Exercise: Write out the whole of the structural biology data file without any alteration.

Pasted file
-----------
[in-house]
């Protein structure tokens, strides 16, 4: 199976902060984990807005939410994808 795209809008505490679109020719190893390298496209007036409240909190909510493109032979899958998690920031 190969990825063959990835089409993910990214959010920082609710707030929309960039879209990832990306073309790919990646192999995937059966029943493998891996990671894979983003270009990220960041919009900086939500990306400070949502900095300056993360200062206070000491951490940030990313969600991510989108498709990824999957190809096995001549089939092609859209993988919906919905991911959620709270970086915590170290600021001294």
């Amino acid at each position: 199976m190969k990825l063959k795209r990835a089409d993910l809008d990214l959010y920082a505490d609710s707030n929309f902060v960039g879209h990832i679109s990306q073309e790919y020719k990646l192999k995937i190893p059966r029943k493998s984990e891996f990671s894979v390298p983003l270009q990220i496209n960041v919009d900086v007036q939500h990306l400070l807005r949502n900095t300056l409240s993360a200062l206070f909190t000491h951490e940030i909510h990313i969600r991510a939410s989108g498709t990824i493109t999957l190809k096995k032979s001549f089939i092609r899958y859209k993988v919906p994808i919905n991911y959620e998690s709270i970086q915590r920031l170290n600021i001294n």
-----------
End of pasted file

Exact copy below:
[in-house]
């Protein structure tokens, strides 16, 4: 199976902060984990807005939410994808 795209809008505490679109020719190893390298496209007036409240909190909510493109032979899958998690920031 190969990825063959990835089409993910990214959010920082609710707030929309960039879209990832990306073309790919990646192999995937059966029943493998891996990671894979983003270009990220960041919009900086939500990306400070949502900095300056993360200062206070000491951490940030990313969600991510989108498709990824999957190809096995001549089939092609859209993988919906919905991911959620709270970086915590170290600021001294």
């Amino acid at each position: 199976m190969k990825l063959k795209r990835a089409d993910l809008d990214l959010y920082a505490d609710s707030n929309f902060v960039g879209h990832i679109s990306q073309e790919y020719k990646l192999k995937i190893p059966r029943k493998s984990e891996f990671s894979v390298p983003l270009q990220i496209n960041v919009d900086v007036q939500h990306l400070l807005r949502n900095t300056l409240s993360a200062l206070f909190t000491h951490e940030i909510h990313i969600r991510a939410s989108g498709t990824i493109t999957l190809k096995k032979s001549f089939i092609r899958y859209k993988v919906p994808i919905n991911y959620e998690s709270i970086q915590r920031l170290n600021i001294n």